As usual, Milkshake is right on. My question wasn't about the ultimate vacuum of a pump, but the vacuum that is attainable under high vac distillation. I generally use Chemglass (or Ace) stuff as well...and ive been happy with it. Also i was using a small vacuum jacketed vigreux last time when the vacuum was all over the place. but then ive done it the same way (same glassware) before with no problems. we'll see how it goes with the new grease and tygon tubing. kugelrohr's are sweet...but i don't have one here. and a spinning band column wouldn't hurt either...
anyone ever used one of those B/R instruments spinning band columns?

Bryn Monnery said...

What is tygon? It's unfilled PVC plasticised by dibutyl pthalate, and is oxygen and water have much higher permeation coefficients than black filled PVC. Tygon is very good at stopping oxygen permeation (but not as good as black PVC), but has very high permeation of water, but still lower than poly(isoprene).

The shame is you can't but PVDC (saran) tubing anymore. It has low enough permeation constants to be used even with high vacuum systems.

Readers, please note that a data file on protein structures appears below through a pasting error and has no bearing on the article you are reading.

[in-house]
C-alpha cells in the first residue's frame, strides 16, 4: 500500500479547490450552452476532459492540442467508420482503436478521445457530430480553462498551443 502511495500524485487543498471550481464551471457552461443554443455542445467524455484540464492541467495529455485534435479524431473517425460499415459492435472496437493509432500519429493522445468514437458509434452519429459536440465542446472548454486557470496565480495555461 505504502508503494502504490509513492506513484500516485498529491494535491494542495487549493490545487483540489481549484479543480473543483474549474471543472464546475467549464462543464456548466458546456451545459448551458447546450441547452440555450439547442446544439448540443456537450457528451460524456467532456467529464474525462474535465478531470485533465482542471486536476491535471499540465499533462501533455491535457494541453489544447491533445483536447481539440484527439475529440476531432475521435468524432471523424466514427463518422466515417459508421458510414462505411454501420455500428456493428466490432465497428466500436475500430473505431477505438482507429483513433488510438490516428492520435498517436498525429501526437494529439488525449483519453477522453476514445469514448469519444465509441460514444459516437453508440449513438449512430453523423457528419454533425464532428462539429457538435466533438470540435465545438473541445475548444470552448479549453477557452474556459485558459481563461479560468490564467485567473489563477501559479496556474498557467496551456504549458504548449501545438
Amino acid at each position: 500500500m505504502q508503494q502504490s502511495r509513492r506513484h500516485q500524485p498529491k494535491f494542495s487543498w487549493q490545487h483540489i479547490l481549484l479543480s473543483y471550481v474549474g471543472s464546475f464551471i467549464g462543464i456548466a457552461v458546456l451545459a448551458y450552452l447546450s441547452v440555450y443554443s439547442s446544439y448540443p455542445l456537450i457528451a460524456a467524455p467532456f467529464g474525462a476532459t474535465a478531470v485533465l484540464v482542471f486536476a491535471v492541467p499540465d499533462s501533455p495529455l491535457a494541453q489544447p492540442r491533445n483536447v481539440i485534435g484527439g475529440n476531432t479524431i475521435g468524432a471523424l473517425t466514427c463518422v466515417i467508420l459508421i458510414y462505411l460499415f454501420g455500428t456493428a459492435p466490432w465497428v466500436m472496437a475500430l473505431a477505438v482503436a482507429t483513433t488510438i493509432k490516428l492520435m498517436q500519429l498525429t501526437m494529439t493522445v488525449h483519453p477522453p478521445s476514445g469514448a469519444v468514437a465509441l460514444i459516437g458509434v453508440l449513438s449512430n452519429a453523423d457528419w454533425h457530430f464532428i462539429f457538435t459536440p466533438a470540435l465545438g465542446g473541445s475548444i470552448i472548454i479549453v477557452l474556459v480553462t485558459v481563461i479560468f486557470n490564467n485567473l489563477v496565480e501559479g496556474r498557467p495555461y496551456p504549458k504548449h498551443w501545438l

Speaking of high vacuum, I wish to note that an oil pump produces "fine vacuum". High vacuum is 10^-4 mbar to about 10^-7 mbar and requires use of a momentum transfer pump (usually diffusion of turbomolecular). Using a diffusion pump I can't bring a line down below about 1x10^-3 mbar because the pump is then equalising the permeation of water through the butyl rubber tubing (butyl rubber having the lowest water permeation coefficient of any commercially available rubber tube). However, when the rubber is excluded it pumps down rapidly into "black vacuum" (10^-4 mbar and below).

At 1x10^-3 mbar a 100 mL RBF contains about 4.2 nmols of water (assuming all ordered water has been pumped off the glass), but at 1x10^-6 mbar it's 4.2 pmols. By extension, at 0.1 mbar the flask still contains 0.42 umols of water. This can be significant in catalytic reactions.